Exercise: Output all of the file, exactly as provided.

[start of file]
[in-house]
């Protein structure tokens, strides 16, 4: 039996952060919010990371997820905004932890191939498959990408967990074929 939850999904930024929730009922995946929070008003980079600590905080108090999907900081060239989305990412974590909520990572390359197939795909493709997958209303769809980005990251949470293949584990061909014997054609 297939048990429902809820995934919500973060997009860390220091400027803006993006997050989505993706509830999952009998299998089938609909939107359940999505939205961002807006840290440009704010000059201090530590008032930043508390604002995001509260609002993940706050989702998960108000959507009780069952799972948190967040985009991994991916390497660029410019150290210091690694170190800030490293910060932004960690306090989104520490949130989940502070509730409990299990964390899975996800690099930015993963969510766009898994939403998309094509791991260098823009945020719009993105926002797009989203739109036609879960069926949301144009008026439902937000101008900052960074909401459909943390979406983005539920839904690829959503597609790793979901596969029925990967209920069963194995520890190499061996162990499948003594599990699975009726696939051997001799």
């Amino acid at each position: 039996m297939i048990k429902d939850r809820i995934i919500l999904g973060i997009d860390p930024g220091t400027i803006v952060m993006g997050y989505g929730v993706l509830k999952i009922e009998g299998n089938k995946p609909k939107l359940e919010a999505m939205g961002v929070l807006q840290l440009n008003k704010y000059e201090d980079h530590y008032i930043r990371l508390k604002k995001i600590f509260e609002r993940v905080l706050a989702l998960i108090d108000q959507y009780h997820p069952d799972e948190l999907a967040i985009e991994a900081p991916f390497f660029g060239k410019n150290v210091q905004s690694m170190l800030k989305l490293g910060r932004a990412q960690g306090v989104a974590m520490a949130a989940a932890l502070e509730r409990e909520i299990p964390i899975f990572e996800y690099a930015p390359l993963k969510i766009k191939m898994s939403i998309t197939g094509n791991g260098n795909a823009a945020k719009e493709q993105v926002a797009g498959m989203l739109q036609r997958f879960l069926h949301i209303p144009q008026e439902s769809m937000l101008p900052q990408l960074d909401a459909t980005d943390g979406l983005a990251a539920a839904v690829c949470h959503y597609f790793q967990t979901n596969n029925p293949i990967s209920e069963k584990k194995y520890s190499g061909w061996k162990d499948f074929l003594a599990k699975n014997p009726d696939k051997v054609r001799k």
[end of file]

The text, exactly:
[in-house]
């Protein structure tokens, strides 16, 4: 039996952060919010990371997820905004932890191939498959990408967990074929 939850999904930024929730009922995946929070008003980079600590905080108090999907900081060239989305990412974590909520990572390359197939795909493709997958209303769809980005990251949470293949584990061909014997054609 297939048990429902809820995934919500973060997009860390220091400027803006993006997050989505993706509830999952009998299998089938609909939107359940999505939205961002807006840290440009704010000059201090530590008032930043508390604002995001509260609002993940706050989702998960108000959507009780069952799972948190967040985009991994991916390497660029410019150290210091690694170190800030490293910060932004960690306090989104520490949130989940502070509730409990299990964390899975996800690099930015993963969510766009898994939403998309094509791991260098823009945020719009993105926002797009989203739109036609879960069926949301144009008026439902937000101008900052960074909401459909943390979406983005539920839904690829959503597609790793979901596969029925990967209920069963194995520890190499061996162990499948003594599990699975009726696939051997001799």
């Amino acid at each position: 039996m297939i048990k429902d939850r809820i995934i919500l999904g973060i997009d860390p930024g220091t400027i803006v952060m993006g997050y989505g929730v993706l509830k999952i009922e009998g299998n089938k995946p609909k939107l359940e919010a999505m939205g961002v929070l807006q840290l440009n008003k704010y000059e201090d980079h530590y008032i930043r990371l508390k604002k995001i600590f509260e609002r993940v905080l706050a989702l998960i108090d108000q959507y009780h997820p069952d799972e948190l999907a967040i985009e991994a900081p991916f390497f660029g060239k410019n150290v210091q905004s690694m170190l800030k989305l490293g910060r932004a990412q960690g306090v989104a974590m520490a949130a989940a932890l502070e509730r409990e909520i299990p964390i899975f990572e996800y690099a930015p390359l993963k969510i766009k191939m898994s939403i998309t197939g094509n791991g260098n795909a823009a945020k719009e493709q993105v926002a797009g498959m989203l739109q036609r997958f879960l069926h949301i209303p144009q008026e439902s769809m937000l101008p900052q990408l960074d909401a459909t980005d943390g979406l983005a990251a539920a839904v690829c949470h959503y597609f790793q967990t979901n596969n029925p293949i990967s209920e069963k584990k194995y520890s190499g061909w061996k162990d499948f074929l003594a599990k699975n014997p009726d696939k051997v054609r001799k």